In the crime fiction genre, readers could easily fill a yearly to-be-read pile with novels by authors they have read before and/or series books they have been following for eons. But one should not discount the debut novels released each year. Within those books are gems – such as Sunset City by Melissa Ginsburg – and missing them would be the real crime.

Sunset City is the story of Charlotte Ford and Danielle Reeves – two girlhood friends traveling rough, yet divergent roads. When Charlotte’s mother died, it was Danielle who was there to help her move on. Likewise, Charlotte did her best to quell the conflicts between Danielle and her mother. Unfortunately, all this stress took its toll and the two ended up going down the path of drugs, alcohol, and other destructive behaviors. Eventually, Danielle went to jail and the two girls lost touch.

When a detective shows up at Charlotte’s door to inform her that Danielle has been murdered, the shock-waves will reverberate like the ripples on a pond after a stone has been tossed into the center. Oddly, Danielle had just recently reached out to Charlotte again. Could that have had something to do with her death? In an effort to understand what happened to her friend, Charlotte begins a journey into Danielle’s world. Everything from the backrooms of strip joints to porn websites must be explored before the truth can come to light.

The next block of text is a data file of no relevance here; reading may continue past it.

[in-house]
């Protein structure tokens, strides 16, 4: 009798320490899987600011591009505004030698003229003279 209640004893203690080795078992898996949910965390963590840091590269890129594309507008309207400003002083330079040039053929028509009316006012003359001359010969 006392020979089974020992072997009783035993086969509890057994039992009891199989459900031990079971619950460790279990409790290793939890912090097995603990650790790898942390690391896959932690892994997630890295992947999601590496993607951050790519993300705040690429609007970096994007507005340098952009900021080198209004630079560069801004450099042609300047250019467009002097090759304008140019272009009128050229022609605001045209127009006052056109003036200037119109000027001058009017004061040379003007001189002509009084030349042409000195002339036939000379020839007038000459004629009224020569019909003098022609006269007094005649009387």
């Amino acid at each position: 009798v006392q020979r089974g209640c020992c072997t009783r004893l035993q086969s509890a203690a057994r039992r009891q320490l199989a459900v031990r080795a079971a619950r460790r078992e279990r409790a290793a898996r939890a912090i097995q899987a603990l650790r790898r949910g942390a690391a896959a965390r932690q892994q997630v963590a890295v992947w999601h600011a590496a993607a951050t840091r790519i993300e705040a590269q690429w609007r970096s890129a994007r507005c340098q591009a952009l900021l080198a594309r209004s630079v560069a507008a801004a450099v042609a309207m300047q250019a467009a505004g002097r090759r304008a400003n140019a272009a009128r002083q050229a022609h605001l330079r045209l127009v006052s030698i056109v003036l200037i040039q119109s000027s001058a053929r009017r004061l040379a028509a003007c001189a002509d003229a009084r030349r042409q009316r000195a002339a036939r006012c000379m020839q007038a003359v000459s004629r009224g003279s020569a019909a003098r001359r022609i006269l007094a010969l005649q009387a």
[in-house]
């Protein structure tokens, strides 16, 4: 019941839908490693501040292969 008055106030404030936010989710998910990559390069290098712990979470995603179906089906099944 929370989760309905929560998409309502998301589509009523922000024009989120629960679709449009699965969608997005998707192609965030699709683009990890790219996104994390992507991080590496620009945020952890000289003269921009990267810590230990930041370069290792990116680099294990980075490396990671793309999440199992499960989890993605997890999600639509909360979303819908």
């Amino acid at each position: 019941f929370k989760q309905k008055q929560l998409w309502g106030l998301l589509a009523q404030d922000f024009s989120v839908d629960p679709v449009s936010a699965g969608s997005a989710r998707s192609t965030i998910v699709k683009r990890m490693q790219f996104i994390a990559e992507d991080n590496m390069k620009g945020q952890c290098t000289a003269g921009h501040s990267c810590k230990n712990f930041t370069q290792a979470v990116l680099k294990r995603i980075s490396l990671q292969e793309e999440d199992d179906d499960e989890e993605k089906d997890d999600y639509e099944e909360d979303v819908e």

While the novel is completely secular, reading Sunset City feels like a religious experience. Each chapter is like a new melody in this noir hymnal; a survivor’s lamentation. Everyone knows that it is impossible to judge another’s life choices until you have walked in their shoes. As Charlotte begins to make contact with Danielle’s friends, colleagues, and other shifty types, the reader comes to know Danielle in a way that her having her more active on the page could not have accomplished.

Melissa Ginsburg’s economical use of language kept this slim volume (188 pages) moving, but it was clear that each and every word was carefully chosen to convey the correct tone. The chapters are intense, powerful bursts of writing. Each sentence is concise and evocative, not unlike poetry (which is not surprisingly part of Melissa Ginsburg’s publishing history).

The precision with which Melissa Ginsburg depicts inner city Houston will certainly remind readers of Laura Lippman’s early Baltimore books. Location is so very important and Ginsburg has put Houston on the noir map. While the novel requires the visiting of the seedier parts of town, it is obvious that the author has great affinity for the city and readers are likely to come away with a new appreciation for and understanding of the area.

Sunset City is ultimately a book about friendship. It’s a story of lost souls finding each other in a big city. Right from the beginning we know that a reckoning is at hand and in the end, Melissa Ginsburg does not let readers down.


Disclaimer: A print galley of this title was provided to BOLO Books by the publisher. No review was promised and the above is an unbiased review of the novel.